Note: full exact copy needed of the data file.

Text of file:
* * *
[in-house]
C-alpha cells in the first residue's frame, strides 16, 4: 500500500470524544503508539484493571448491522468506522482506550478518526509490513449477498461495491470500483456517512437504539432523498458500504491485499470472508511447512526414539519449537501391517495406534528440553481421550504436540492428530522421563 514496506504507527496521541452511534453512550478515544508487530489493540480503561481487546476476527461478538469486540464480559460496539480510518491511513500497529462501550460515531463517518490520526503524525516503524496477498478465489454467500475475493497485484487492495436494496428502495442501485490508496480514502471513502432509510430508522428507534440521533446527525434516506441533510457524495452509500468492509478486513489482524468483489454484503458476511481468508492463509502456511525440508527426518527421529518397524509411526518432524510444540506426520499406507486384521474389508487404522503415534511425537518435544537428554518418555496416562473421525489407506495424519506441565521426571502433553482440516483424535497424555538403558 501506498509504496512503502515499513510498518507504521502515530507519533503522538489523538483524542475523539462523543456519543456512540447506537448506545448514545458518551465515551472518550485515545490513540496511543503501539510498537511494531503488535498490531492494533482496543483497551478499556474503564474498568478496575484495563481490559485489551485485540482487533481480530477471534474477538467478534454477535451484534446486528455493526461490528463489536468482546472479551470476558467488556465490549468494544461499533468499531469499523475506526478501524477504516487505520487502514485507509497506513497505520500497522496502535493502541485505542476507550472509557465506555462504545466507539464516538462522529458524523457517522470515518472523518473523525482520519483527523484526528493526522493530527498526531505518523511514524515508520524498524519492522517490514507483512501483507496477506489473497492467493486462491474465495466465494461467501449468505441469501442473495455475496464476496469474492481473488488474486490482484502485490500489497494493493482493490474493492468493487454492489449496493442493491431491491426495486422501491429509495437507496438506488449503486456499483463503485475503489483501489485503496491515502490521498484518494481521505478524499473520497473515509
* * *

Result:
[in-house]
C-alpha cells in the first residue's frame, strides 16, 4: 500500500470524544503508539484493571448491522468506522482506550478518526509490513449477498461495491470500483456517512437504539432523498458500504491485499470472508511447512526414539519449537501391517495406534528440553481421550504436540492428530522421563 514496506504507527496521541452511534453512550478515544508487530489493540480503561481487546476476527461478538469486540464480559460496539480510518491511513500497529462501550460515531463517518490520526503524525516503524496477498478465489454467500475475493497485484487492495436494496428502495442501485490508496480514502471513502432509510430508522428507534440521533446527525434516506441533510457524495452509500468492509478486513489482524468483489454484503458476511481468508492463509502456511525440508527426518527421529518397524509411526518432524510444540506426520499406507486384521474389508487404522503415534511425537518435544537428554518418555496416562473421525489407506495424519506441565521426571502433553482440516483424535497424555538403558 501506498509504496512503502515499513510498518507504521502515530507519533503522538489523538483524542475523539462523543456519543456512540447506537448506545448514545458518551465515551472518550485515545490513540496511543503501539510498537511494531503488535498490531492494533482496543483497551478499556474503564474498568478496575484495563481490559485489551485485540482487533481480530477471534474477538467478534454477535451484534446486528455493526461490528463489536468482546472479551470476558467488556465490549468494544461499533468499531469499523475506526478501524477504516487505520487502514485507509497506513497505520500497522496502535493502541485505542476507550472509557465506555462504545466507539464516538462522529458524523457517522470515518472523518473523525482520519483527523484526528493526522493530527498526531505518523511514524515508520524498524519492522517490514507483512501483507496477506489473497492467493486462491474465495466465494461467501449468505441469501442473495455475496464476496469474492481473488488474486490482484502485490500489497494493493482493490474493492468493487454492489449496493442493491431491491426495486422501491429509495437507496438506488449503486456499483463503485475503489483501489485503496491515502490521498484518494481521505478524499473520497473515509